• Connect to the database
      • Issue SQL queries/updates to the database
      • Process results returned by the database
      • disconnect from the database
    • We first consider a 2-tier model:
    Client Oracle SQL Server IBM DB2 ... Protocol: JDBC
  • 7. Step1 - Load the appropriate JDBC driver
    • Each JDBC compliant database will have a driver
      • Java Class
      • IBM DB2 driver - “COM.ibm.db2.jdbc.net.DB2Driver”
      • mSQL driver - “COM.imaginary.sql.msql.MsqlDriver”
    • Driver must be loaded by the client
      • recommended method is using “Class.forName” method which explicitly loads and links specified driver
      • e.g.,
        • Class.forName (“COM.ibm.db2.jdbc.net.DB2Driver”);
      • => class must be installed on client
  • 8. Step 2 - Connect to the Database
    • Identify the machine and database to connect to
    • Database connections are based on URL naming
      • jdbc:<subprotocol>:<subname>
        • jdbc - indicates protocol being used
        • subprotocol - driver name or connectivity mechanism (db2/msql/odbc)
        • subname - machine name and port number of database machine, and the database name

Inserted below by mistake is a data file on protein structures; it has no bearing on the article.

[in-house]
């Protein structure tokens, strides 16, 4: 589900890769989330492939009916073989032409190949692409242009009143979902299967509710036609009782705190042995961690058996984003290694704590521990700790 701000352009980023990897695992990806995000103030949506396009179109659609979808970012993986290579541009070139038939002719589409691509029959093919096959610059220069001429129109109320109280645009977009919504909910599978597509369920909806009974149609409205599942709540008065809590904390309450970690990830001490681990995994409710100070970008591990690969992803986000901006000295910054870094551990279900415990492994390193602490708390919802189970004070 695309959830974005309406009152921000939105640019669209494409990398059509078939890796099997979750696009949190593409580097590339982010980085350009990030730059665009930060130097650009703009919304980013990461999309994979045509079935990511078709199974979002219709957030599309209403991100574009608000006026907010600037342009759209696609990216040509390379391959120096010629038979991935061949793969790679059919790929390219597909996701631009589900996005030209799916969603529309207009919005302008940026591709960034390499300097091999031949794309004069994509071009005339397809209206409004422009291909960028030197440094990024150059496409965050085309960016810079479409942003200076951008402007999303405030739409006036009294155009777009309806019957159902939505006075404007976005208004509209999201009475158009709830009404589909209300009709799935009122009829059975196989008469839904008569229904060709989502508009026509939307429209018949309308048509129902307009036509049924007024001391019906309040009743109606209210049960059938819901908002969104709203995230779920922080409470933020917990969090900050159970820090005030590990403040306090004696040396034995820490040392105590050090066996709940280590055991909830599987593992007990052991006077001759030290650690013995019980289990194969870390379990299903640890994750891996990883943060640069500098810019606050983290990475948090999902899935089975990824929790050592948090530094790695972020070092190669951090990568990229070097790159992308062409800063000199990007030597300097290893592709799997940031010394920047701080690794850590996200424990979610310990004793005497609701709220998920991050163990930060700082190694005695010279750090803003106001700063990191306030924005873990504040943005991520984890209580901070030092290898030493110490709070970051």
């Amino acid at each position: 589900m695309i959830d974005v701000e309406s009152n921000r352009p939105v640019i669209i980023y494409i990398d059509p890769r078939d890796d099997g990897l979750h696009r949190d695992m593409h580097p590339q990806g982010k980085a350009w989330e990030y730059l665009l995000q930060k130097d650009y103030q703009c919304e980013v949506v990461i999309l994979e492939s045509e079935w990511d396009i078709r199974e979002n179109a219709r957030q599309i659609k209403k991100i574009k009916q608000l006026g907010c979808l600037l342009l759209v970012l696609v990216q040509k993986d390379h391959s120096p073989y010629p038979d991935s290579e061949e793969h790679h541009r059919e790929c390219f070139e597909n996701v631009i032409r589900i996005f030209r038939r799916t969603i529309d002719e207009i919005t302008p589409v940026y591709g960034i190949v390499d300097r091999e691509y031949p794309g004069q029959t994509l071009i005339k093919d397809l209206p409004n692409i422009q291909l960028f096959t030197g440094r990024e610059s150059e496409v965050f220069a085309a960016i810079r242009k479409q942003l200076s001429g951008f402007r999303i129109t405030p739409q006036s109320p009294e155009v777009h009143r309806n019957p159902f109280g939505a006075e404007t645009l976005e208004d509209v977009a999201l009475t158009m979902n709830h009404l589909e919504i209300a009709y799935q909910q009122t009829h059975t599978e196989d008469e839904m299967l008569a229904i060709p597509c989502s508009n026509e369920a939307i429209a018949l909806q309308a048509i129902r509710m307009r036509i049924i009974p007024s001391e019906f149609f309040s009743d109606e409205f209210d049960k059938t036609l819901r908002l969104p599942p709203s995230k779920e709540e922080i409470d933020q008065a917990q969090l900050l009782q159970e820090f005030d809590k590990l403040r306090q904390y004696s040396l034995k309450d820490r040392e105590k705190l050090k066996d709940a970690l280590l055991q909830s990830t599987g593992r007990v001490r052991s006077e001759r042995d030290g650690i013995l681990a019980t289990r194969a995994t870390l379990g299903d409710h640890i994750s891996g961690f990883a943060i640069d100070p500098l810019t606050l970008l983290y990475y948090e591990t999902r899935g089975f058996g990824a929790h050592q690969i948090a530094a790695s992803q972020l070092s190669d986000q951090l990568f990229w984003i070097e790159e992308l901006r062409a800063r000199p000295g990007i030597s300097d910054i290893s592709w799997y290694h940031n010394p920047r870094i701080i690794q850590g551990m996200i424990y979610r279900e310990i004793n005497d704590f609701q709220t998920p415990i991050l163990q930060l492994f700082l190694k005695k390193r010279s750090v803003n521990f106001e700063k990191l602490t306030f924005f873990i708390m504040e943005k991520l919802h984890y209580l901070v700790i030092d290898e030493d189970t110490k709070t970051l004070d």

• //hostname:port/databaseName
      • e.g., a complete JDBC URL:
        • String url=“jdbc:db2://wombat.ecs.soton.ac.uk:1114/sample”;
    • Connection to database made by:
      • String userid = “yourUserID”;
      • String passwd = “yourPassword”;
      • Connection myDbCon = Drivermanager.getConnection (url, userid, passwd);
  • 9. Step 3 - Issuing Queries to Database (I)
    • To issue a query need a Statement object (simple statement)
      • Statement myStmt = myDbCon.createStatement();
    • Alternative statements are “prepared” and “callable”
    • Statement provides 3 methods for executing SQL statements depending on the returned value:
      • ResultSet myResults = myStmt.executeQuery(String);
        • returns a table of results (“select” statements)